Gregory Miguel Gómez: Point at Infinity

May 9 - June 21, 2015

Connections, as well as representations of connectivity, fascinate me. Telephone lines, power lines, cable lines sweep across the landscape from pole to pole to pole. Schematic representations organize my understanding about much of the world, from the double helix of molecular structures such as DNA, to the family tree showing genealogical roots. Maps schematize everything from subways to solar systems. I find networks of knots, dots, and lines—from simple fishing nets to the complex circuitry of a computer chip—deeply satisfying to look at.

It is therefore unsurprising that Gregory Gómez’s art enthralls me. Gómez creates networks in two and three dimensions. The work is both physically robust and conceptually rich.

The networks Gómez renders in gouache on paper, then sandblasts, can be perfect, broken, or patched, their components binary or more complex. The precision of his mark making belies its hand-drawn construction, and the sandblasting further distances the surface from the hand of the artist. In contrast, his charcoal drawings retain and display the energy of his wrist in every mark.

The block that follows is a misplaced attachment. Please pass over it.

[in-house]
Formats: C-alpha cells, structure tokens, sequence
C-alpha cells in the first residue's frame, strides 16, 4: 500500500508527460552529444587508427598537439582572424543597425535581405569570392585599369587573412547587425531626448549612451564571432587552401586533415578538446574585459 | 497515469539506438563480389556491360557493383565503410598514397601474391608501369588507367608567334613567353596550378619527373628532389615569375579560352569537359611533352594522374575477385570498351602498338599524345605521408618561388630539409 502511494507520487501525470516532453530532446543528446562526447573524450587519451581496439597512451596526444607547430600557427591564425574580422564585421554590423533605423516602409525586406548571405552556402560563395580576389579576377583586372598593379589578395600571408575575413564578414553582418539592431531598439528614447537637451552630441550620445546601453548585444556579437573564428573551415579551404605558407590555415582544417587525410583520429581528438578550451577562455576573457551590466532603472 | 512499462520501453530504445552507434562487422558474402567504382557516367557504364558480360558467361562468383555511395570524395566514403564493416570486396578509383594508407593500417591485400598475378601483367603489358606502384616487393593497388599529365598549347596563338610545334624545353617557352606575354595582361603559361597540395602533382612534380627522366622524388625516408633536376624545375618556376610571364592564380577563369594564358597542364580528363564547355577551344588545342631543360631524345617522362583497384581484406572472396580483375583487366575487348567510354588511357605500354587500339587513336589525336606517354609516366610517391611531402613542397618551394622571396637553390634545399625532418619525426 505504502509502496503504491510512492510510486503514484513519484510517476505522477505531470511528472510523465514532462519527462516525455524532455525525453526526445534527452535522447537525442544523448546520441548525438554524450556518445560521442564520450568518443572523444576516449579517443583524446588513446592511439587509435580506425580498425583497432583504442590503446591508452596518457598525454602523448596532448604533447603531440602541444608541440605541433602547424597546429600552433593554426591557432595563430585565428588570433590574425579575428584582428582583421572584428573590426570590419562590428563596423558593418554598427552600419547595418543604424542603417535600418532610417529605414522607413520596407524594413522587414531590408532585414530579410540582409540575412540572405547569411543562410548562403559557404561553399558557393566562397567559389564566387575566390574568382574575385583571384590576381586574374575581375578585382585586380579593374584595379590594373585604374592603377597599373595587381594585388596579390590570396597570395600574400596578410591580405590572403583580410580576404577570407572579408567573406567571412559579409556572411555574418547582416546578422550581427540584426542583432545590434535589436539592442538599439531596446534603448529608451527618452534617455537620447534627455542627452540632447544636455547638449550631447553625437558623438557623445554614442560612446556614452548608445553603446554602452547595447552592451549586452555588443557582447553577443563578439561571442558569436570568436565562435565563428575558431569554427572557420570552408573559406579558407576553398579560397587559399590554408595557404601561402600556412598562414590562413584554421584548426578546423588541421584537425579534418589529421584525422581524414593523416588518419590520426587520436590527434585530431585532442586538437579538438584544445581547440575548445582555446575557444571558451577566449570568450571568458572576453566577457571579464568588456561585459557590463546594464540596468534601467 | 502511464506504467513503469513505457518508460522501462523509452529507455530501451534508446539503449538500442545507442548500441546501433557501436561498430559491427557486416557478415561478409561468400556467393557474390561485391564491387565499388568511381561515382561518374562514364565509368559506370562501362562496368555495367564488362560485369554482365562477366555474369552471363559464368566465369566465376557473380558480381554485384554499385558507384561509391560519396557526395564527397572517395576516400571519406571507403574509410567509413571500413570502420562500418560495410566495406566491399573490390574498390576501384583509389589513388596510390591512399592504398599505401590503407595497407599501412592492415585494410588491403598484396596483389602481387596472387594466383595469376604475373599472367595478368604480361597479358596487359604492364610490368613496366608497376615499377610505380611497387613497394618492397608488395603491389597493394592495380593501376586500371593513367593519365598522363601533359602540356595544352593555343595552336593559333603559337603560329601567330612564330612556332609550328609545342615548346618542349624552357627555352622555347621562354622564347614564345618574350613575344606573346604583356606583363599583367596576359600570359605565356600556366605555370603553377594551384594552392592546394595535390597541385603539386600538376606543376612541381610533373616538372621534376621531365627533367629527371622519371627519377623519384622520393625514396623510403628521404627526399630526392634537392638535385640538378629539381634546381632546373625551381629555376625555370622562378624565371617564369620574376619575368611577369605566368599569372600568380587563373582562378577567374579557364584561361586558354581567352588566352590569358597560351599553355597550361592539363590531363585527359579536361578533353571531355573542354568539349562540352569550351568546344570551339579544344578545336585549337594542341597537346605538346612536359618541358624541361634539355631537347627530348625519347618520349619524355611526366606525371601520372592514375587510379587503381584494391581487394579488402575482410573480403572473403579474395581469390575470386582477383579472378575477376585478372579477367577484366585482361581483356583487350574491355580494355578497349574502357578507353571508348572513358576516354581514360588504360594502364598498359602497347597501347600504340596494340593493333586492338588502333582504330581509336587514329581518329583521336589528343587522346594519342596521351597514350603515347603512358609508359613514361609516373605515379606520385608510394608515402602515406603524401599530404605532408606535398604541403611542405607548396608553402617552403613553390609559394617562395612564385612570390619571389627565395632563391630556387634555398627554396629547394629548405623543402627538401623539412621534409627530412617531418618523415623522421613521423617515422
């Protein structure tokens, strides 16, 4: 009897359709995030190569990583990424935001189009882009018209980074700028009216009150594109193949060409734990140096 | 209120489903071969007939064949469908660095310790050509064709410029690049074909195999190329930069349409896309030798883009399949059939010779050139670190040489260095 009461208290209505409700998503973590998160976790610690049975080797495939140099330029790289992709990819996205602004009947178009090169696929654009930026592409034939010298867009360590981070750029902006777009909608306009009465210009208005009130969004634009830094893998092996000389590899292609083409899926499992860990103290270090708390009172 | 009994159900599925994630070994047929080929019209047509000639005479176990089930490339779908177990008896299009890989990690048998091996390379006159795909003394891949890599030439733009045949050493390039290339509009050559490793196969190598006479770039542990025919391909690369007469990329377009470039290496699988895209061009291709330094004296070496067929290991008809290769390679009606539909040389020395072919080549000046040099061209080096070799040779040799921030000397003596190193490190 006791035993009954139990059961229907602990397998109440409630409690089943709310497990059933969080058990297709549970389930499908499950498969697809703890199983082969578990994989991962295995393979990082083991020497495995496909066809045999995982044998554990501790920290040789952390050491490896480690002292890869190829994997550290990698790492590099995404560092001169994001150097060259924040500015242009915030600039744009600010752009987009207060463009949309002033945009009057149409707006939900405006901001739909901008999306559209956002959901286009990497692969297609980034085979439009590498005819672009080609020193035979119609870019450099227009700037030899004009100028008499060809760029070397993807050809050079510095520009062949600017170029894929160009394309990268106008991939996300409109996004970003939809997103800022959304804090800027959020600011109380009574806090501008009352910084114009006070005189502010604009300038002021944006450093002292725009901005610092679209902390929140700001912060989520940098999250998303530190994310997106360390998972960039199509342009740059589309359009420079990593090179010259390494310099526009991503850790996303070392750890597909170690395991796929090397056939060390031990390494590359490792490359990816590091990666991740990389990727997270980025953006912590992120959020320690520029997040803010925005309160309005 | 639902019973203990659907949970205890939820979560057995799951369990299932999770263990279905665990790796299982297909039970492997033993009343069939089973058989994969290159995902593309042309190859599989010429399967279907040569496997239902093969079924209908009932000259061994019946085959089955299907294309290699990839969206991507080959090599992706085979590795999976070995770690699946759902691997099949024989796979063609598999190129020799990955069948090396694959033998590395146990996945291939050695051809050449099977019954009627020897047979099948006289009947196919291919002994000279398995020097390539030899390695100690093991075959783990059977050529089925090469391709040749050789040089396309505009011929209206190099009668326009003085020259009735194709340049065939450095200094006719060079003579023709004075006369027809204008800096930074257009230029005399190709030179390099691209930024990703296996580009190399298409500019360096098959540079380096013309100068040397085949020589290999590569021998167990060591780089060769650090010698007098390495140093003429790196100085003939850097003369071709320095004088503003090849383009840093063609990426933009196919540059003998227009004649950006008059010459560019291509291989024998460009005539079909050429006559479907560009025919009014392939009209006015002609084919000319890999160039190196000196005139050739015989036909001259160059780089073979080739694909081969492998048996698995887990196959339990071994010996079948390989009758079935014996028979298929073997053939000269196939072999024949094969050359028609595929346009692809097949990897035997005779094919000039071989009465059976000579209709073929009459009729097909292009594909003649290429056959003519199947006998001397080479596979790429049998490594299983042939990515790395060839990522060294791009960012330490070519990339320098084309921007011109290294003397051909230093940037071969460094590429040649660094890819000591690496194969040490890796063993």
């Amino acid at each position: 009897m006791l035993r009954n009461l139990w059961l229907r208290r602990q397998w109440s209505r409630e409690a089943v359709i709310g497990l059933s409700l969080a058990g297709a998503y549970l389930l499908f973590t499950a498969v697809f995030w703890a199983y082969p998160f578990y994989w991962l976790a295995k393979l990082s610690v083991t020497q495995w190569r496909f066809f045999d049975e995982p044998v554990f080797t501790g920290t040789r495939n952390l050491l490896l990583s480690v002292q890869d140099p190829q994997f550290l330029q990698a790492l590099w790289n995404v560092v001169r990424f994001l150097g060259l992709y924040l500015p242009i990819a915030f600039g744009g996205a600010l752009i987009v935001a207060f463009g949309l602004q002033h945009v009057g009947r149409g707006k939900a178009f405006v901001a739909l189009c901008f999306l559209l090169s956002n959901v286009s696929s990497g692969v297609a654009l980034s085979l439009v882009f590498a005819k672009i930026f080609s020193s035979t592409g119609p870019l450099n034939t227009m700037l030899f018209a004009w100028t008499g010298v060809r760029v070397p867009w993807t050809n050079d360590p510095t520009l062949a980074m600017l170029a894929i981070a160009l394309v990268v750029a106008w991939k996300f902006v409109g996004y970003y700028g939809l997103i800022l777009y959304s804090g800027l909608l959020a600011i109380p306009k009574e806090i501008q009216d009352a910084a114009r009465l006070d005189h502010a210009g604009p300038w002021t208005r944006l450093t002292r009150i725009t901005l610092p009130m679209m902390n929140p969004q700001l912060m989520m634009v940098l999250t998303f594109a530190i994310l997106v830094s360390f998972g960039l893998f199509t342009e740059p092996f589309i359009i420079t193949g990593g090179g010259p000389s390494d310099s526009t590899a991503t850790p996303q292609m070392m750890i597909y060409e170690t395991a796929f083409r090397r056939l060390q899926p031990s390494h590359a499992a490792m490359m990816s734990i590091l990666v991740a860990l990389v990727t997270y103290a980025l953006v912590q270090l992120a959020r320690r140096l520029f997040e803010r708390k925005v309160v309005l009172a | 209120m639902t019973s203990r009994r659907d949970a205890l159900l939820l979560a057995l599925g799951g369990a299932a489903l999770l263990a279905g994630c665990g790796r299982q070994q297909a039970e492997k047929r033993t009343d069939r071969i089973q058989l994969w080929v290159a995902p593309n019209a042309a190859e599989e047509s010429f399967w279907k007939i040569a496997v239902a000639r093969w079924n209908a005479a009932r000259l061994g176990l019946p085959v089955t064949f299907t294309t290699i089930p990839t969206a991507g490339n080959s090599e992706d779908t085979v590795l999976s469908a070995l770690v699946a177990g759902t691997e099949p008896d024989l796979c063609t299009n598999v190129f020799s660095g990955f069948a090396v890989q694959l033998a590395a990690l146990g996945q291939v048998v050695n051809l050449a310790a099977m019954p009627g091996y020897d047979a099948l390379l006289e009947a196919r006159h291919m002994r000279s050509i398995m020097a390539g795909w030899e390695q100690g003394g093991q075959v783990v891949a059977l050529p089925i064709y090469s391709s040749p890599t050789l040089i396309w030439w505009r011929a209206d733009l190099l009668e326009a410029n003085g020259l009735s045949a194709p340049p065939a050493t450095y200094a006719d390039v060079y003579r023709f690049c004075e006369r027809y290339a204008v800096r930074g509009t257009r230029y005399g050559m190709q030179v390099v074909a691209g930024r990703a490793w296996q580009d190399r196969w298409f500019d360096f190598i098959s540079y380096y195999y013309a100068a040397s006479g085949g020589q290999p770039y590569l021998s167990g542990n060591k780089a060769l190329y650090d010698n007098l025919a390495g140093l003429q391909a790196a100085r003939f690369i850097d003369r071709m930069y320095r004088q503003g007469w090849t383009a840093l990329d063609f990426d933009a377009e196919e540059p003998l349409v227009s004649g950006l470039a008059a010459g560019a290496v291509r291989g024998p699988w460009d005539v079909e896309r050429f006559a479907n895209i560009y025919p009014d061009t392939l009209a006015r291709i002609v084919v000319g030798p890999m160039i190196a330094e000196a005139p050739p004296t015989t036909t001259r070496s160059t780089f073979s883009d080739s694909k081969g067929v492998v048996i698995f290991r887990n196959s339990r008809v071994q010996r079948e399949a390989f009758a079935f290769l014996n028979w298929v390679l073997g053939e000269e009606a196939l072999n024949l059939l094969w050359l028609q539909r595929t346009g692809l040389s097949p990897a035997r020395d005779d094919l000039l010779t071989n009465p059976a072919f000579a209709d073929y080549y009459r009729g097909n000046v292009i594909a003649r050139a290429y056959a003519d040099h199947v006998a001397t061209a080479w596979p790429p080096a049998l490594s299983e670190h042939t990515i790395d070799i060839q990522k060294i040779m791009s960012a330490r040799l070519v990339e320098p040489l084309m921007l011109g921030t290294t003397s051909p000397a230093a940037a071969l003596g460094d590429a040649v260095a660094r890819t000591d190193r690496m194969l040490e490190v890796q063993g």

Gómez’s three-dimensional work is powerfully built and pulsing with vitality. The heavily textured bronze dots that comprise the surface and create volume, supported by a substructure of stainless steel, seem to float unconnected to one another. Gómez’s forms are complete in and of themselves; but they may evoke all manner of metaphysical and cultural associations, with their dynamic interplay of open/closed, positive/negative, rooted/free—even spine/skin.

— Mara Williams, Chief Curator

This exhibition includes my sculpture and charcoal drawings of similar designs. The two different approaches share a single visual language that contrasts the illusion of space in two-dimensional drawings with the real space in three-dimensional constructions.

My sandblasted gouache drawings on paper explore a similar language of connected points. Sandblasting through layers of painted surface introduces serendipity when color harmonies appear through the effaced layers. Here too is the contrast between graphic illusion and physical reality, the flat and the dimensional worlds.

My designs reference mathematics, symbology, and other iconography. They serve as metaphorical statements, and viewers are free to project their own interpretations and meaning.

— Gregory Miguel Gómez

This exhibit was made possible by the support of Robert and Nancy Donahue and the many generous donors who contributed to a Hatchfund crowd funding campaign.


Photo Gallery